What helps a lot on modern cars is their use of a coolant-to-oil heat exchanger. It's function is two-fold: It helps warm the oil up faster during engine warm-up, and also helps cool the oil when the oil is at full operating temperature, as long as the radiator works well and keeps the coolant temperature under proper control.
I am not sure if this is as simple as the "higher viscosity is always better thanks to the Stribeck curve" argument.If your oil started at 8Cst, per university 101, your wear would be incredibly higher.
In the early cold stages, it's thick, providing ample oil film thickness. When it's hot, the additives are there...it's the "warmup phase" that the wear occurs, queue Magnatec...
Thought I might modify a few Stribeck curves to demonstrate what happens to engines when running cold, with cold oil. For reference, hydrodynamic lubrication is where a lubricant, the load, and the relative motion produce sufficient separation forces to keep the parts away from each...bobistheoilguy.com
If cavitation was a big thing in everyday passenger vehicles, the journal bearings would be damaged from cavitation errosion. How many times have you heard of or saw erroded/damaged journal bearings talked about or shown here, or anywhere else?I am not sure if this is as simple as the "higher viscosity is always better thanks to the Stribeck curve" argument.
What I am worried about is not the Stribeck curve but things like cavitation and oil starvation at very high viscosity, which are not well-studied. There is a paper, which says that a low-viscosity lubricant does a lot better than a high-viscosity lubricant in reducing cavitation in a sleeve bearing.
I'd love to see an engine teardown from one running 0w-8 or 0w16, babied until the oil reached operating temperature just to play it safe. My bet is as the grade of oil gets bumped up in that application the wear decreases.To add ... motorcycles rev to 11,000+ RPM running 20W-50 all day long, and I never hear of their rod or crankshaft journal bearings being damaged by oil cavitation.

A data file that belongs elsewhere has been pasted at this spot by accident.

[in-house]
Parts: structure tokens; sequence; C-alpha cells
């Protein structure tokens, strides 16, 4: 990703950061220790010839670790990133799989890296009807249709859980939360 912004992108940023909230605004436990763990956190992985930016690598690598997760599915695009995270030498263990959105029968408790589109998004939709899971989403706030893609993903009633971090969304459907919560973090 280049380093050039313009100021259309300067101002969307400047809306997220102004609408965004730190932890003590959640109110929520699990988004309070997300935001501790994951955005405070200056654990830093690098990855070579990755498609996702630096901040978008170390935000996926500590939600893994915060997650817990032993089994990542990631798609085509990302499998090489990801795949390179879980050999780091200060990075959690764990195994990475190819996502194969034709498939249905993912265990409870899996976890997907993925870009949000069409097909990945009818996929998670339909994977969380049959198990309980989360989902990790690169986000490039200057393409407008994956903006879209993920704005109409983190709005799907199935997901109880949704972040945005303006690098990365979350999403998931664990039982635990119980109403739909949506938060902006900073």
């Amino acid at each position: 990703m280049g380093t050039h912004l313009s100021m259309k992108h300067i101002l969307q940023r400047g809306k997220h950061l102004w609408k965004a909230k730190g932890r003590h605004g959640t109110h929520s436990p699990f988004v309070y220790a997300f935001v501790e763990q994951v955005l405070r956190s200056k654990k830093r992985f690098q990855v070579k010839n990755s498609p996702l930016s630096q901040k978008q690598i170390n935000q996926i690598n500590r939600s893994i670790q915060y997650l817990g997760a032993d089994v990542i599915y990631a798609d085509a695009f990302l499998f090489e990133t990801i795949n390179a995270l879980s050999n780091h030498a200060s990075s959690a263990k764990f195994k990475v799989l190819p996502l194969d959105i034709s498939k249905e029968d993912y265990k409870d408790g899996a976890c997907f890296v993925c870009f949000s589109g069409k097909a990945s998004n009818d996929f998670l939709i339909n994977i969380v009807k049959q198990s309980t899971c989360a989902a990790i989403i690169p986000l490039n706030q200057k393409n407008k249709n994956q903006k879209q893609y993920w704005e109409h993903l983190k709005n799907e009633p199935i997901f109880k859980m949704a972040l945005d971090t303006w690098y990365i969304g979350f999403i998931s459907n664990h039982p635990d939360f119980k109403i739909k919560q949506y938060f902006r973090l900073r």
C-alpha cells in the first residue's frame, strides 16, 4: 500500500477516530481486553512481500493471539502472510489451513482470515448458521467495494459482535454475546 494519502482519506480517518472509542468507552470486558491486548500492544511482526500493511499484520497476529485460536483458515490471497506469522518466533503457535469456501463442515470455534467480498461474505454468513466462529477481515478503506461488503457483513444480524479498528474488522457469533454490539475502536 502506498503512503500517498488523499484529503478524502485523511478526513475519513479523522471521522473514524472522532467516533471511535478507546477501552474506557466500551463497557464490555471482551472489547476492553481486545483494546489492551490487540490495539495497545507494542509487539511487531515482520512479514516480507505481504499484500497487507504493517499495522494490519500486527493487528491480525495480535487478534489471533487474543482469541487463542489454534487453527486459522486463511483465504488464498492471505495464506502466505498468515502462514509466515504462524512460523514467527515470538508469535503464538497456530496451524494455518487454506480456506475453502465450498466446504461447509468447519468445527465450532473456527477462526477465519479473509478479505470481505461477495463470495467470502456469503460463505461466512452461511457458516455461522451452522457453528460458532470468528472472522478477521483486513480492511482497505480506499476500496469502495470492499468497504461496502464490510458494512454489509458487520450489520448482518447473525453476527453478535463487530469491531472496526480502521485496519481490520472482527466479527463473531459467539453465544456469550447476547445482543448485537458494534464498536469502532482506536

With my plug-in hybrid, idling is out of question. In fact, I don't turn on the ICE (turn off the EV mode) until I pass the first traffic light with the car traveling 20 mph so that I don't waste fuel. Therefore, 0W-16 is the answer, and bring on the 0W-8 for the next-generation Prius Prime!
Recently, a reader criticized a comment I wrote a while ago in which I claimed that it harms your engine if you hoon it while cold. While I stand by the comment, I’ll admit that it was unsatisfying and devoid of detail. So I reached out to a powertrain engineer to help me fill it in a bit.jalopnik.com
Blow by. The pistons displace as much air going down as they do going up.Cool video! When I see that, for some reason I want to use an even thicker oil. lol
What's causing the dust? Is it oil vapor, droplet or mist ... and is it caused by heat or rapid movement?
what's the technical name for it?
Exactly the opposite.after reading this, I want to use only 0W synthetic for when the engine and oil are cold.
The following is from the link provided by Gokan:
"The second problem is that most engines are constructed of aluminum these days which has a much higher coefficient of thermal expansion than the old cast iron structures. Thus, under extremely cold conditions the clearance between some of the key mating parts gets very small.
Of particular concern is main bearing clearance where the main bearing housing (the engine block) is constructed of aluminum and the crankshaft is constructed of steel. Thus, the aluminum housing contracts much more than the shaft and the bearings get extremely tight. The combination of reduced bearing clearance and lack of oil flow is a recipe for metal-to-metal contact and rapidly increased wear. "
If the AL surrounding the bearings " contracts more" that means the bearing clearance would be larger, not smaller.